Alone in a Crowd: American Sniper; Whiplash

American Sniper is a riveting, wrenching drama based on Chris Kyle’s autobiography, American Sniper: The Autobiography of the Most Lethal Sniper in U.S. Military History. Expertly directed by Clint Eastwood from a taut, perceptive script by Jason Hall, American Sniper paints a harrowing portrait of a man committed to serving his country (or as he might see it, saving his country) yet fundamentally unprepared to cope with domestic life on the home front. This isn’t exactly uncharted cinematic territory, (Jeremy Renner’s protagonist in The Hurt Locker had some of the same issues), but, bolstered by stellar performances from Bradley Cooper and Sienna Miller, this film succeeds in being equally gripping in war or peace.

Cooper’s Kyle is a proud American and skilled marksman who believes it’s his duty to help protect his country in the aftermath of 9/11. After making it through training (amidst some requisite bullying and some welcome dark humor—which is present throughout the film) and meeting and marrying a spirited, lovely but somewhat wary Taya (Sienna Miller), he is deployed as a sniper in Iraq. There he quickly earns a reputation as “the legend,” with his numerous kills and virtually flawless split-second decisions. In a number of scenes well played by Cooper and filmed for maximum nail-biting effect by Eastwood, Kyle must decide whether to kill civilians who may be actively involved with the enemy. These scenes are among the highlights, and serve to illustrate not only Kyle’s skill on the field, but his reluctance to unnecessarily shed blood. As Kyle’s reputation builds, so does his willingness to put himself out on a limb for his fellow soldiers—as does his anguish when his expertise can’t shield them from disaster.

Yet for all Kyle’s difficulties, the film makes it clear he is more at home in Iraq than he is with his wife and children. In several scenes following his tours of duty, American Sniper charts Kyle’s inability to adapt to domesticity, becoming more and more withdrawn, despite the entreaties of his increasingly discouraged wife. Because of the subtle, grounded, compassionate performances from Cooper and Miller, these scenes are almost as searing as the carnage in Iraq.

It’s hard for a film like American Sniper to completely avoid excursions into cliché, whether at home or at war, (there is one glaring example in a prelude to battle–and you’ll realize it’s coming before it actually happens), yet to its credit, the film never loses its hold on the viewer. Thanks to Cooper’s towering performance, the movie provides a window into a lethal sniper’s tortured soul—and possible regeneration.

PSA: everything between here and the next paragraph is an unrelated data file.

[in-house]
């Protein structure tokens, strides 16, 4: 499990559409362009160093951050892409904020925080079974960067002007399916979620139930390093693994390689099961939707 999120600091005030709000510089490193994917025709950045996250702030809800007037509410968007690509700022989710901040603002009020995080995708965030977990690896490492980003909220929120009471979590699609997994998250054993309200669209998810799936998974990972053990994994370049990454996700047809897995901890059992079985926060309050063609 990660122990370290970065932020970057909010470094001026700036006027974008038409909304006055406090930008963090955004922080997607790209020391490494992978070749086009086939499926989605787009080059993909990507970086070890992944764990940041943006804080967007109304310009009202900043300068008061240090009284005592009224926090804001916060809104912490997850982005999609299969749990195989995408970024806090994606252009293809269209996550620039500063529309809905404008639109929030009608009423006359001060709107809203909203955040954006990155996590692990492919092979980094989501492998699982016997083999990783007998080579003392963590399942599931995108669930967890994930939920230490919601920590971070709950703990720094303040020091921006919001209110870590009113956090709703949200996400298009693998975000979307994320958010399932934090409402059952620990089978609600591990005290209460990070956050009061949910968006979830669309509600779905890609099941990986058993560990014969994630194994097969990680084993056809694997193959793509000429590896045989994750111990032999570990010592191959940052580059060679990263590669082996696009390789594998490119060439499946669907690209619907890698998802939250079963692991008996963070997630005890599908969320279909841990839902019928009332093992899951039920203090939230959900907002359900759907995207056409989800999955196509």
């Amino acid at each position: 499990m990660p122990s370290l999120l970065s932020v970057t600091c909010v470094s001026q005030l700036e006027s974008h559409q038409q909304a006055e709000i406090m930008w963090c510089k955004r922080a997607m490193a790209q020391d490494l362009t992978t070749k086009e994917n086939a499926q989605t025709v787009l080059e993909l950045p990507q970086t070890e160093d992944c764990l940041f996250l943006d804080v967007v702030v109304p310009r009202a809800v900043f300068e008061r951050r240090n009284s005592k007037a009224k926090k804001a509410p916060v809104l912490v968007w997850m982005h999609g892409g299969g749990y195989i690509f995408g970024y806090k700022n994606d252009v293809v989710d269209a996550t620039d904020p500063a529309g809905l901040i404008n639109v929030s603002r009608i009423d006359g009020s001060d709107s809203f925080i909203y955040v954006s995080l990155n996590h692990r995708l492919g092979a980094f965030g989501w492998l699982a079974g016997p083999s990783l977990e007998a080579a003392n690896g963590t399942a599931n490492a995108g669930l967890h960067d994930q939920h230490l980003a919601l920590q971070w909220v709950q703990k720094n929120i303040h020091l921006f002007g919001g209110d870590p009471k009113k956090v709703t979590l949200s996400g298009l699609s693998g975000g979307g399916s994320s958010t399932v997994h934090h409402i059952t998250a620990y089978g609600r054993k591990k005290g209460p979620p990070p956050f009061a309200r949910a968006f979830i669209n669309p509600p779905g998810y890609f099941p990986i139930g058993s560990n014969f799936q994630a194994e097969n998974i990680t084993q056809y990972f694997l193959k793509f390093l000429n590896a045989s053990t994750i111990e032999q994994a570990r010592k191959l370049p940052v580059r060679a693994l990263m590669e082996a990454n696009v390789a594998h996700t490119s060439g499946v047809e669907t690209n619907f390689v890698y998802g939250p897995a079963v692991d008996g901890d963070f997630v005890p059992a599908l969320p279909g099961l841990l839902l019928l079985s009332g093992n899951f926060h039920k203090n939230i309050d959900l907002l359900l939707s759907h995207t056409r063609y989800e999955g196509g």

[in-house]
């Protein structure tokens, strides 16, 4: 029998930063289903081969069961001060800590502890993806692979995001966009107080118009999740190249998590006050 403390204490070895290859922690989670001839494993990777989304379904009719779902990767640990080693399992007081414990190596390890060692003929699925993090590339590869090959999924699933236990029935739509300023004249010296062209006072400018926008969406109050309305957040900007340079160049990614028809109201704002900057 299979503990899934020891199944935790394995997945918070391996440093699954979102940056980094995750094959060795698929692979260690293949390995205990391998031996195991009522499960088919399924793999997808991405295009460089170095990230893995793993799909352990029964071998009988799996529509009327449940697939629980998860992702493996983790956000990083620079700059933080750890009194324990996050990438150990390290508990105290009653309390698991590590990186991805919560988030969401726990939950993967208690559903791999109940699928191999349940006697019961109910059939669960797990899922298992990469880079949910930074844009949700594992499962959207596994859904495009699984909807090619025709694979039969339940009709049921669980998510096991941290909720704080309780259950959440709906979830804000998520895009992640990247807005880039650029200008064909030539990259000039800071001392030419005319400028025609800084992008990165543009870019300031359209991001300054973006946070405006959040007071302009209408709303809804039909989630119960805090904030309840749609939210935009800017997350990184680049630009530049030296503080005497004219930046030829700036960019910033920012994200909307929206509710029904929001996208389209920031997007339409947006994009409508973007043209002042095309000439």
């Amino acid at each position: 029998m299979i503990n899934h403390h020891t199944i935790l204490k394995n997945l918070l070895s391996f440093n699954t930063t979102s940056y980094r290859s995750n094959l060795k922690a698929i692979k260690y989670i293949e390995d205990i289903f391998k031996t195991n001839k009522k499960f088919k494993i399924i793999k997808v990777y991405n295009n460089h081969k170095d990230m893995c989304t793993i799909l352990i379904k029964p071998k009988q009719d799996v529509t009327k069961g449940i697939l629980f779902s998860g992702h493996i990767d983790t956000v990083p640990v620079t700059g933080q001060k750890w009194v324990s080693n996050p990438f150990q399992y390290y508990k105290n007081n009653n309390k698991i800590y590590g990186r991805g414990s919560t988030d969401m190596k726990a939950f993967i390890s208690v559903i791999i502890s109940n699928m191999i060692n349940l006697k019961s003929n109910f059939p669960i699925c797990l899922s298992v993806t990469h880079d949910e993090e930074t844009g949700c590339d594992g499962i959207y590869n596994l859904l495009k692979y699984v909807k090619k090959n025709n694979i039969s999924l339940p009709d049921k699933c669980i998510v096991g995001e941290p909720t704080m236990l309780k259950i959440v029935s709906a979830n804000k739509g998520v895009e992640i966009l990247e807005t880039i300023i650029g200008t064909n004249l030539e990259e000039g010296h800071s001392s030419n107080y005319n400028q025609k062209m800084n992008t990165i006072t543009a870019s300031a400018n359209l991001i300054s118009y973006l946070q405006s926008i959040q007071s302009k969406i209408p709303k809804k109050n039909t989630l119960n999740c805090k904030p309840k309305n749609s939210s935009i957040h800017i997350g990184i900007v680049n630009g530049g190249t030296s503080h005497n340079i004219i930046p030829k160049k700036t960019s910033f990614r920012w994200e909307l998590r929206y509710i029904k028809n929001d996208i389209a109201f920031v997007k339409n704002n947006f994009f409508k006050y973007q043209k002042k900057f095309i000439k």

Damien Chazelle’s Whiplash has just been nominated for a Best Picture Oscar (as was American Sniper), so I thought a few words might be in order. Is it deserving of a Best Picture nod? I don’t think so. Though I did enjoy it, the film, about the conflict between a young jazz drummer who wants to be the best, and a martinet of a coach who demands nothing less than perfection, is a tad too simplistic. Unlike a complex jazz piece, the film’s variations in tempo (and temperament) become a little predictable. So around the fifth time J.K. Simmons’ dictatorial coach feigned compassion with Miles Teller’s brilliant, confused drummer before launching into a torrent of verbal abuse…I kept thinking why doesn’t this young man (or any of Simmons’ charges for that matter) catch onto his machinations? While the nominated Simmons is good (Simmons is always good) as the coach who thinks that anything is justifiable if it will help produce the next Charlie Parker, it’s Teller’s performance that is the more impressive of the two. Teller does a phenomenal job of conveying his character’s skill, obsessiveness, and resentments—such as that musicians don’t necessarily get much respect—from family and even peers. If anyone in Whiplash deserves a nomination, Teller is it.